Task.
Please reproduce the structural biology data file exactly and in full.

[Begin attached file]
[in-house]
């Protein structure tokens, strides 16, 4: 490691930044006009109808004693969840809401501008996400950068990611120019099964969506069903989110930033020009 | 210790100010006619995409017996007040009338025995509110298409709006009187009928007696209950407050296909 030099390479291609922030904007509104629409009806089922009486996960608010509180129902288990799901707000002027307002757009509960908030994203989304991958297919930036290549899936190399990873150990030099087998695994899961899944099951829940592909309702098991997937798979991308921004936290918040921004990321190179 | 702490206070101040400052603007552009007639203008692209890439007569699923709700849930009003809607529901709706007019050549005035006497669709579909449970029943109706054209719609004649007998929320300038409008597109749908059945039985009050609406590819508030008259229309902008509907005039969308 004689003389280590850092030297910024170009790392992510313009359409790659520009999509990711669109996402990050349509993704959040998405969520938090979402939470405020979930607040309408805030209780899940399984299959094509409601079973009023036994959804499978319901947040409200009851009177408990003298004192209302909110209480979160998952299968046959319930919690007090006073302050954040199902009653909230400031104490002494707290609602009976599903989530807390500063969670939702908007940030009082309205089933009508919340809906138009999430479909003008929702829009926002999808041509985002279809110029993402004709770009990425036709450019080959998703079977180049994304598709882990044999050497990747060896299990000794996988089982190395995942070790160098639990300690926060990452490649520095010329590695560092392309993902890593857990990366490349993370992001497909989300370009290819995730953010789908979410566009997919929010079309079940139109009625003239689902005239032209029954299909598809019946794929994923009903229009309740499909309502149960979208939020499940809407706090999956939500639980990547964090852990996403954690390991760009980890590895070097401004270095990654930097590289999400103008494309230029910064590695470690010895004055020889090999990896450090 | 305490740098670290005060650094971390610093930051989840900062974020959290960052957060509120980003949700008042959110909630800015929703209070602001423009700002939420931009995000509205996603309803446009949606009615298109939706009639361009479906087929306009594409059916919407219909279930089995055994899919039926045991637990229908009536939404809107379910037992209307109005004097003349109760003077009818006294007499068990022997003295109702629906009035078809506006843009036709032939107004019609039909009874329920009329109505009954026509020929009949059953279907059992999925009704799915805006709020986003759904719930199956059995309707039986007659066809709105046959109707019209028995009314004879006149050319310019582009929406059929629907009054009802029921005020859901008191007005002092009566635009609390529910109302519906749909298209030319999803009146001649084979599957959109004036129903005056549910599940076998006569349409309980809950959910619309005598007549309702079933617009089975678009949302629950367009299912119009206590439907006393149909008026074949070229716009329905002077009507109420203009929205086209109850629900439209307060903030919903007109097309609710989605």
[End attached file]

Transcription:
[in-house]
């Protein structure tokens, strides 16, 4: 490691930044006009109808004693969840809401501008996400950068990611120019099964969506069903989110930033020009 | 210790100010006619995409017996007040009338025995509110298409709006009187009928007696209950407050296909 030099390479291609922030904007509104629409009806089922009486996960608010509180129902288990799901707000002027307002757009509960908030994203989304991958297919930036290549899936190399990873150990030099087998695994899961899944099951829940592909309702098991997937798979991308921004936290918040921004990321190179 | 702490206070101040400052603007552009007639203008692209890439007569699923709700849930009003809607529901709706007019050549005035006497669709579909449970029943109706054209719609004649007998929320300038409008597109749908059945039985009050609406590819508030008259229309902008509907005039969308 004689003389280590850092030297910024170009790392992510313009359409790659520009999509990711669109996402990050349509993704959040998405969520938090979402939470405020979930607040309408805030209780899940399984299959094509409601079973009023036994959804499978319901947040409200009851009177408990003298004192209302909110209480979160998952299968046959319930919690007090006073302050954040199902009653909230400031104490002494707290609602009976599903989530807390500063969670939702908007940030009082309205089933009508919340809906138009999430479909003008929702829009926002999808041509985002279809110029993402004709770009990425036709450019080959998703079977180049994304598709882990044999050497990747060896299990000794996988089982190395995942070790160098639990300690926060990452490649520095010329590695560092392309993902890593857990990366490349993370992001497909989300370009290819995730953010789908979410566009997919929010079309079940139109009625003239689902005239032209029954299909598809019946794929994923009903229009309740499909309502149960979208939020499940809407706090999956939500639980990547964090852990996403954690390991760009980890590895070097401004270095990654930097590289999400103008494309230029910064590695470690010895004055020889090999990896450090 | 305490740098670290005060650094971390610093930051989840900062974020959290960052957060509120980003949700008042959110909630800015929703209070602001423009700002939420931009995000509205996603309803446009949606009615298109939706009639361009479906087929306009594409059916919407219909279930089995055994899919039926045991637990229908009536939404809107379910037992209307109005004097003349109760003077009818006294007499068990022997003295109702629906009035078809506006843009036709032939107004019609039909009874329920009329109505009954026509020929009949059953279907059992999925009704799915805006709020986003759904719930199956059995309707039986007659066809709105046959109707019209028995009314004879006149050319310019582009929406059929629907009054009802029921005020859901008191007005002092009566635009609390529910109302519906749909298209030319999803009146001649084979599957959109004036129903005056549910599940076998006569349409309980809950959910619309005598007549309702079933617009089975678009949302629950367009299912119009206590439907006393149909008026074949070229716009329905002077009507109420203009929205086209109850629900439209307060903030919903007109097309609710989605």